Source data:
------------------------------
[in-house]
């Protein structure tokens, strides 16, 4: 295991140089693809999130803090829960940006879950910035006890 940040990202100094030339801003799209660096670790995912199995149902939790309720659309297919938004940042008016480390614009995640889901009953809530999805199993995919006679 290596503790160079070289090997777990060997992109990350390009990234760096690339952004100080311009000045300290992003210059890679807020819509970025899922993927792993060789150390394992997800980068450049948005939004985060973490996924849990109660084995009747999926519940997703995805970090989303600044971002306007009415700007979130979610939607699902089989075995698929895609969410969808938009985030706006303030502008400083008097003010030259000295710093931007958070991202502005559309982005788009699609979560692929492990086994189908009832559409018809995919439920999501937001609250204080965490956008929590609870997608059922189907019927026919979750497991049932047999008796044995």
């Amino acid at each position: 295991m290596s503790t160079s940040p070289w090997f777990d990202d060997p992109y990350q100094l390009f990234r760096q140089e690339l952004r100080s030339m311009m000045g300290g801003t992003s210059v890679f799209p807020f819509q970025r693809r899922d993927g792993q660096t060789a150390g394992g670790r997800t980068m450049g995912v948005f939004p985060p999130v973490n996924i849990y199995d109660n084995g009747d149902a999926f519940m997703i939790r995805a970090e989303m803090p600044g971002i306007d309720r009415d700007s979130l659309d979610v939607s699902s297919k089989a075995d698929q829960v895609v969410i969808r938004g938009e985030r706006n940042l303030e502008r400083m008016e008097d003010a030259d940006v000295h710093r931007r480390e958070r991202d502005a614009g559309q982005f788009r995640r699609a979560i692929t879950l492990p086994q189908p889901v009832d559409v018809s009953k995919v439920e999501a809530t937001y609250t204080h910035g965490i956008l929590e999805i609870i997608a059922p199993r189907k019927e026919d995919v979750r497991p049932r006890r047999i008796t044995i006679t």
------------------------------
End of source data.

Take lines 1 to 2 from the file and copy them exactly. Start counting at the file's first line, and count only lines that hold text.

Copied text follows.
[in-house]
């Protein structure tokens, strides 16, 4: 295991140089693809999130803090829960940006879950910035006890 940040990202100094030339801003799209660096670790995912199995149902939790309720659309297919938004940042008016480390614009995640889901009953809530999805199993995919006679 290596503790160079070289090997777990060997992109990350390009990234760096690339952004100080311009000045300290992003210059890679807020819509970025899922993927792993060789150390394992997800980068450049948005939004985060973490996924849990109660084995009747999926519940997703995805970090989303600044971002306007009415700007979130979610939607699902089989075995698929895609969410969808938009985030706006303030502008400083008097003010030259000295710093931007958070991202502005559309982005788009699609979560692929492990086994189908009832559409018809995919439920999501937001609250204080965490956008929590609870997608059922189907019927026919979750497991049932047999008796044995």